A spokesman said on Saturday that the US-installed Iraqi Governing Council was still meeting and would probably make a statement at 22:00 (19:00 GMT).
“We are not going to have an interim law today,” spokesman Jared Young told the AFP news agency.
Mahmud Uthman, a Sunni Kurd on the 25-member council, said on Saturday a decision not to make Islamic law the basis for issues such as divorce and inheritance prompted eight of the council’s 13 Shia members to walk out, halting the talks.
Missing the Saturday deadline by a few days will not set back US plans to transfer power on 30 June. But the walkout illustrated the deep divisions in the body running generally along the country’s religious and ethnic lines.
It was the first major dispute among council members.
The temporary constitution is an important step leading to the handover of sovereignty from the ruling US-led occupying forces to an Iraqi authority, which is due to take place on 30 June.
The fundamental law is meant to see Iraq through a period of transition and into next year.
Iraq’s Shia, long oppressed by Saddam Hussein’s regime, are eager to hold power under a new government, worrying the Sunni. Kurds, meanwhile, are pressing to maintain their autonomy in the north.
The talks stalled on resolution 137, which was passed by the council in December abolishing the previous, liberal personal status Law – which governs family law – and allowed each sect in Iraq to apply its own religious law.
Abd al-Aziz al-Hakim, a Shia Muslim who headed the council in December, pushed the decision through, apparently taking advantage of the absence of several council members.
“It was me who recommended that we discuss the issue of resolution 137,” said council member Raja Habib al-Khuzaai, a Shia. “The purpose was to affirm women’s rights in the interim constitution.”
Despite the walkout, she said talks were expected to resume later on Saturday and the interim constitution drawn up.
The resolution sparked widespread protests by women, who feared it would roll back the rights they have.
Foundation of government
Bremer said he would veto the
The interim constitution is supposed to serve as the foundation of the Iraqi government until a permanent charter can be completed next year. It will serve as the basis of the legal system after the US-led occupation returns sovereignty to the Iraqis on 30 June.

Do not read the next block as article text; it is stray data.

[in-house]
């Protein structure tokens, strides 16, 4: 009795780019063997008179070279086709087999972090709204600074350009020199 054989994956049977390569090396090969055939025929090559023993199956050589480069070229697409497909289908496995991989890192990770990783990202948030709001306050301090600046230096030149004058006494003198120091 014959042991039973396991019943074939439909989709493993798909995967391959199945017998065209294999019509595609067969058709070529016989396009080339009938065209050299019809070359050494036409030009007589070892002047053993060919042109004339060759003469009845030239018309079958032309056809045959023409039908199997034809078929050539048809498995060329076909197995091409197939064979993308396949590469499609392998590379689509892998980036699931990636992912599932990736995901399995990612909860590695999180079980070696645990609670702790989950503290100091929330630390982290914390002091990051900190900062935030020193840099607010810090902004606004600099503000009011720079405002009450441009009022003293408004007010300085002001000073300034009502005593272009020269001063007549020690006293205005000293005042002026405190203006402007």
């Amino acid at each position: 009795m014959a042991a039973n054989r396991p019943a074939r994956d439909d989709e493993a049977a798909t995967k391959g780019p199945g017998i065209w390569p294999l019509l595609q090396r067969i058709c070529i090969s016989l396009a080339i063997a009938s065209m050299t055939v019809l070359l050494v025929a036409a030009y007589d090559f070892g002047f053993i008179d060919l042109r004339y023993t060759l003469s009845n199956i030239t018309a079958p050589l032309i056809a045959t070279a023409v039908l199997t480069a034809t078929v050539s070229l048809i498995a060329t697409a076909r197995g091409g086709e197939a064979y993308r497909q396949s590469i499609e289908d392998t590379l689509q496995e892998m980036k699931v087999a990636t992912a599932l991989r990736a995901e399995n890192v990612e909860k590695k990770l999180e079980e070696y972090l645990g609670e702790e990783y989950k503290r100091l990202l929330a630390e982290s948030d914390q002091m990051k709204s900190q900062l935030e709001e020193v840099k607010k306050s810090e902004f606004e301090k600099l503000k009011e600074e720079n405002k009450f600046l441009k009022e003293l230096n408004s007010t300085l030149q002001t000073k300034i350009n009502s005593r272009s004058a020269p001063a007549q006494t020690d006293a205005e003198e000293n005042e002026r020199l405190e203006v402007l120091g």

Under the American timetable, the US-picked 25-member council is supposed to finish the document on Saturday for approval by the top US occupation administrator in Iraq, Paul Bremer.
Uthman and other council members said earlier this week that some of the most contentious issues may not be resolved at all in the interim constitution – and could be held over until work starts on a permanent one next year.
Besides the role of Islam, the major differences over the constitution are the extent of Kurdish autonomy and the structure of a collective presidency – whether the body should have three or five members and whether the chairmanship should rotate.
“I prefer a one-person presidency because we already have experience with a rotating presidency in the governing council when each month there is a new different president who has his own agenda,” al-Khuzaai said.
“I prefer a one-person presidency because we already have experience with a rotating presidency in the governing council when each month there is a new different president who has his own agenda”
Raja Habib al-Khuzaai,
Islamic conservatives on the council want the constitution to state that Islam is the main source of legislation and no law should be passed if it is contrary to Islamic values, Uthman said.
Bremer has suggested he might veto such language. The US-favoured text would enshrine Islam as one of the sources of law – but not the only one.
The constitution will create a federal system to decentralise power after a long history of Baghdad keeping a strict hold on Iraq’s disparate regions.
But council members are sharply divided over the terms of a Kurdish federal region – particularly the status of Kirkuk, an oil-rich region with significant non-Kurdish populations, and the future of Kurdish militias, which the Kurds want to maintain, Uthman said.